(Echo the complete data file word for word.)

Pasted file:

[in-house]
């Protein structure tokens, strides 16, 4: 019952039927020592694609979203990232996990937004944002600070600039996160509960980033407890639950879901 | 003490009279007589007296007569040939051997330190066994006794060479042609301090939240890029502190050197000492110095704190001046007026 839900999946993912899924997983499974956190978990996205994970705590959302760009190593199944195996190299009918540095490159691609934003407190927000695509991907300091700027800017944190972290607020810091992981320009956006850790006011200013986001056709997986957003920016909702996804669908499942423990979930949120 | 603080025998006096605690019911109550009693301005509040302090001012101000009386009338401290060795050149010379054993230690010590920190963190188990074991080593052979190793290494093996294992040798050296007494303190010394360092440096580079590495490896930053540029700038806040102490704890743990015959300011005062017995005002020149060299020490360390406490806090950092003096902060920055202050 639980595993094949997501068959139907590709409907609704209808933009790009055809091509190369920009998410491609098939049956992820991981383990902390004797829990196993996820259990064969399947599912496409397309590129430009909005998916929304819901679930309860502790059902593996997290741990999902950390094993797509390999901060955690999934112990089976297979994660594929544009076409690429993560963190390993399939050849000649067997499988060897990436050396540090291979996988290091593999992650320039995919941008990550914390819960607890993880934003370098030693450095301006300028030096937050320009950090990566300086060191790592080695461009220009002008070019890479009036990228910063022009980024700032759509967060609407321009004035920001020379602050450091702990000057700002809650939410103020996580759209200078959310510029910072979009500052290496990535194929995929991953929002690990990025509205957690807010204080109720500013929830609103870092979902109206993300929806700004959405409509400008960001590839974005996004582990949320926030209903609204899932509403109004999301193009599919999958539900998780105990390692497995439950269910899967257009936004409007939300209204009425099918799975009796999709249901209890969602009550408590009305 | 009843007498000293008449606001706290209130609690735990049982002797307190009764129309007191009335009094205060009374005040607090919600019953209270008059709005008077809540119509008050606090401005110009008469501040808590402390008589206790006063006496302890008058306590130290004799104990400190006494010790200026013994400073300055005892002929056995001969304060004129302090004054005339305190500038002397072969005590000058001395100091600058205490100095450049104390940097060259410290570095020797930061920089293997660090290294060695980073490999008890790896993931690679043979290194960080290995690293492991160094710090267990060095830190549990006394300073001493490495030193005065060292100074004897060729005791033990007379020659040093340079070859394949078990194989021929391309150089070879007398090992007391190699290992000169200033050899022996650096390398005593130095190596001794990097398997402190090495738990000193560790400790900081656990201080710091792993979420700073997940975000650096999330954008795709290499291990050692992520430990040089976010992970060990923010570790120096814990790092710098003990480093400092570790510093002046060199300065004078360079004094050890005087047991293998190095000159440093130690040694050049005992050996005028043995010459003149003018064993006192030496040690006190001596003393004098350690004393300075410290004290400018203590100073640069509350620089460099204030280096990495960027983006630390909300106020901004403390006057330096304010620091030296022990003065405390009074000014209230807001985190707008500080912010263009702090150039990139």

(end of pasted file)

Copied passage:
[in-house]
């Protein structure tokens, strides 16, 4: 019952039927020592694609979203990232996990937004944002600070600039996160509960980033407890639950879901 | 003490009279007589007296007569040939051997330190066994006794060479042609301090939240890029502190050197000492110095704190001046007026 839900999946993912899924997983499974956190978990996205994970705590959302760009190593199944195996190299009918540095490159691609934003407190927000695509991907300091700027800017944190972290607020810091992981320009956006850790006011200013986001056709997986957003920016909702996804669908499942423990979930949120 | 603080025998006096605690019911109550009693301005509040302090001012101000009386009338401290060795050149010379054993230690010590920190963190188990074991080593052979190793290494093996294992040798050296007494303190010394360092440096580079590495490896930053540029700038806040102490704890743990015959300011005062017995005002020149060299020490360390406490806090950092003096902060920055202050 639980595993094949997501068959139907590709409907609704209808933009790009055809091509190369920009998410491609098939049956992820991981383990902390004797829990196993996820259990064969399947599912496409397309590129430009909005998916929304819901679930309860502790059902593996997290741990999902950390094993797509390999901060955690999934112990089976297979994660594929544009076409690429993560963190390993399939050849000649067997499988060897990436050396540090291979996988290091593999992650320039995919941008990550914390819960607890993880934003370098030693450095301006300028030096937050320009950090990566300086060191790592080695461009220009002008070019890479009036990228910063022009980024700032759509967060609407321009004035920001020379602050450091702990000057700002809650939410103020996580759209200078959310510029910072979009500052290496990535194929995929991953929002690990990025509205957690807010204080109720500013929830609103870092979902109206993300929806700004959405409509400008960001590839974005996004582990949320926030209903609204899932509403109004999301193009599919999958539900998780105990390692497995439950269910899967257009936004409007939300209204009425099918799975009796999709249901209890969602009550408590009305 | 009843007498000293008449606001706290209130609690735990049982002797307190009764129309007191009335009094205060009374005040607090919600019953209270008059709005008077809540119509008050606090401005110009008469501040808590402390008589206790006063006496302890008058306590130290004799104990400190006494010790200026013994400073300055005892002929056995001969304060004129302090004054005339305190500038002397072969005590000058001395100091600058205490100095450049104390940097060259410290570095020797930061920089293997660090290294060695980073490999008890790896993931690679043979290194960080290995690293492991160094710090267990060095830190549990006394300073001493490495030193005065060292100074004897060729005791033990007379020659040093340079070859394949078990194989021929391309150089070879007398090992007391190699290992000169200033050899022996650096390398005593130095190596001794990097398997402190090495738990000193560790400790900081656990201080710091792993979420700073997940975000650096999330954008795709290499291990050692992520430990040089976010992970060990923010570790120096814990790092710098003990480093400092570790510093002046060199300065004078360079004094050890005087047991293998190095000159440093130690040694050049005992050996005028043995010459003149003018064993006192030496040690006190001596003393004098350690004393300075410290004290400018203590100073640069509350620089460099204030280096990495960027983006630390909300106020901004403390006057330096304010620091030296022990003065405390009074000014209230807001985190707008500080912010263009702090150039990139």